An ameloblastoma is a very rare and slow-growing tumor that develops in your jaw in the space behind your molar or back teeth. Ameloblastoma are benign but can become malignant. Left untreated, an ameloblastoma can damage your jawbone and other parts of your mouth. Surgery is the most effective way to treat ameloblastomas.
Ameloblastoma is a very rare and slow-growing tumor that develops in your jaw in the space behind your molar or back teeth. Ameloblastomas are benign but can become malignant. Left untreated, ameloblastoma can damage your jawbone and other parts of your mouth. Surgery is the most effective way to treat ameloblastoma.
Cleveland Clinic is a non-profit academic medical center. Advertising on our site helps support our mission. We do not endorse non-Cleveland Clinic products or services. Policy
Studies estimate that every year 1 in 1 million people is diagnosed with ameloblastoma. About 2 % of those people have malignant ameloblastoma. This condition typically affects people ages 20 to 40.
Ameloblastomas can become cancerous or malignant, but malignant ameloblastomas are extremely rare. Healthcare providers identify malignant ameloblastomas through a process called histology. When providers talk about a tumor’s histology, they’re talking about what they learned after using a microscope to examine its tissue and bone cells. Providers look for differences between normal and abnormal cells. There are two types of malignant ameloblastomas:
Ameloblastomas grow very slowly. You can have an ameloblastoma for 10 to 20 years before you or your healthcare provider notice potential problems. Ameloblastomas can change the shape of your face and jaw or cause problems with your teeth.
You may notice swelling in your upper or lower jaw that happens on one side of your face by not the other. If you see your dentist twice a year, they may find this issue before you develop visible symptoms. Sometimes the tumors grow so large they make it look as if you’ve tucked nuts or small balls between your jaw and cheek. An ameloblastoma may make it hard for you to move your jaw.
Ameloblastoma can cause tooth resorption or re-absorption, which happens when your tumor destroys the roots of your teeth. Tooth resorption can feel like a toothache. Here are some other resorption symptoms:
Ameloblastoma happens when ameloblasts, the cells that create your tooth enamel, keep on growing even after your enamel is in place. Researchers have several theories but haven’t settled on a specific cause. Here are some potential causes researchers are investigating:
Your dentist may spot a potential ameloblastoma while taking X-rays as part of your regular dental check-up. They’ll probably refer you to a specialist for additional tests. Those tests may include:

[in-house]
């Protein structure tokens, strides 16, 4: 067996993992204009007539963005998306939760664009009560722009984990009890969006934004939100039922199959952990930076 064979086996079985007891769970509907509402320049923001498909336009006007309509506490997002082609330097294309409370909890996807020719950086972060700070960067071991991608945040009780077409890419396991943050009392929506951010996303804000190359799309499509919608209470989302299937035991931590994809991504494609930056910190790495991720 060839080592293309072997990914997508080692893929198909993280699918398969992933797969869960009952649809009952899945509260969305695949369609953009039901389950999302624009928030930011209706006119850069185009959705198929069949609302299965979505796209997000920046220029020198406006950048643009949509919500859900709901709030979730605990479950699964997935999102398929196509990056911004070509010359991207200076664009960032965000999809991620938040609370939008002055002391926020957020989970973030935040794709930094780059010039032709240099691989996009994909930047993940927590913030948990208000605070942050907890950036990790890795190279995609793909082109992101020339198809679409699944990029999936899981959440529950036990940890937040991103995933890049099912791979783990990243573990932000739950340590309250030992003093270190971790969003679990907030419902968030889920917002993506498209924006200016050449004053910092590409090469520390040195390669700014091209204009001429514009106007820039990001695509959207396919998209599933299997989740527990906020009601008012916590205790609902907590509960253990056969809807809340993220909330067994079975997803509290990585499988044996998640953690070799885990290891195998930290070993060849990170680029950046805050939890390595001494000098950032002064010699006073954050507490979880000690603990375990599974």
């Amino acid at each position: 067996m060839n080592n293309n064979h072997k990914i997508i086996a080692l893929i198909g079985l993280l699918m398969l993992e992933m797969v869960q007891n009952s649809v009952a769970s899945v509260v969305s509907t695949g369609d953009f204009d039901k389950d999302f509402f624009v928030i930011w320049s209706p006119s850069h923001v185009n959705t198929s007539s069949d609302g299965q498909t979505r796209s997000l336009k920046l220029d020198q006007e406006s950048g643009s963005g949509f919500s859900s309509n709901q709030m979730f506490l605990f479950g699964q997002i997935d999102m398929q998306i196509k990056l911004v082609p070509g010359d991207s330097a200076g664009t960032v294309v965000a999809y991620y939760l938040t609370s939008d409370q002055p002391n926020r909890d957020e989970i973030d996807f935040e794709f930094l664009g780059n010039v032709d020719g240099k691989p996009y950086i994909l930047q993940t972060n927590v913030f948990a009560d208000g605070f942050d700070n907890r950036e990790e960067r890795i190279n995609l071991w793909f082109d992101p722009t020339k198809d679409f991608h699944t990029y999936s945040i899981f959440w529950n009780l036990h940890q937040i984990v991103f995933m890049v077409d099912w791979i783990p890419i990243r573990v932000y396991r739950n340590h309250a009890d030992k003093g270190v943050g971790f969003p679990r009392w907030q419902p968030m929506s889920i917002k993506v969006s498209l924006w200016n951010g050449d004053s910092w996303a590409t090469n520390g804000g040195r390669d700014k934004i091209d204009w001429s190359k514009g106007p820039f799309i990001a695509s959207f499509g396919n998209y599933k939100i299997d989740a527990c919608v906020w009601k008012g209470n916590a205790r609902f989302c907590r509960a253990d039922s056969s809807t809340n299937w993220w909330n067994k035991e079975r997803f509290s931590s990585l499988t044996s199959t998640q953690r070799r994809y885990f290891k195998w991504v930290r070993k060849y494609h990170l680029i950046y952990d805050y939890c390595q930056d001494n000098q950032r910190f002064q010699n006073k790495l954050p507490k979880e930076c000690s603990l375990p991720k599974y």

Radiology studies such as X-rays help providers determine your tumor’s size and whether it has spread. Biopsies help providers identify the tumor’s sub-type so they know how to treat it.
At first glance through a microscope, all ameloblastomas may look like tiny honeycombs or soap bubbles. A more thorough view helps providers to place ameloblastomas in one of three categories or sub-types:
Providers treat this condition by surgically removing your tumor and some nearby tissue. There are different surgical approaches. Your provider considers the following factors when recommending a specific surgery:
Healthcare providers often classify tumor surgeries as being conservative or radical. In conservative surgery, your provider may remove your tumor and a small amount of healthy tissue and bone. In radical surgery, your provider may remove a larger amount of healthy tissue and bone to reduce the chance your tumor may come back. People who have radical surgery to remove their ameloblastomas typically have reconstructive surgery to replace the healthy tissue and bone and reduce any physical differences surgery may cause.
These surgeries all have different side effects and complications. You and your provider will discuss each surgery’s benefits, drawbacks, complications and side effects before deciding on your treatment plan.
Maintaining a healthy mouth and teeth is a good first step toward reducing the risk you may develop ameloblastoma. Here are some suggestions:
Your prognosis or expected outcome depends on your overall health and the kind of surgery done to remove your tumor. You may need additional reconstructive surgery, or you may need additional surgery to remove tumors that come back after surgery.
Most people who have ameloblastoma surgery need support after surgery, such as speech therapy or advice from a nutritionist. Ask your healthcare provider how your surgery will affect your daily life and what help you might need throughout your recovery.
Unfortunately, many ameloblastomas can come back years after your surgery. Your healthcare provider may recommend you have regular checkups once a year for five years.
Your healthcare provider will talk to you about what you can expect as you recover. Generally speaking, you should go to the emergency room if:
Ameloblastoma is a serious medical condition that requires major surgery. Here are some questions you may want to ask as you and your healthcare provider discuss your treatment:
A note from Cleveland Clinic
Ameloblastoma is a benign tumor that can damage your jaw and teeth. These tumors can become malignant. They never stop growing, so surgery to remove a tumor is the most effective way to prevent more damage. Some surgeries remove tumors but not healthy bone and tissue, increasing the chance a tumor will come back. Other surgeries remove tumors and more healthy bone and tissue, which may mean additional surgery to replace bone and tissue. Ask your healthcare provider about your options. They’ll share each option’s benefits and drawbacks.
Last reviewed by a Cleveland Clinic medical professional on 11/30/2021.
Learn more about our editorial process.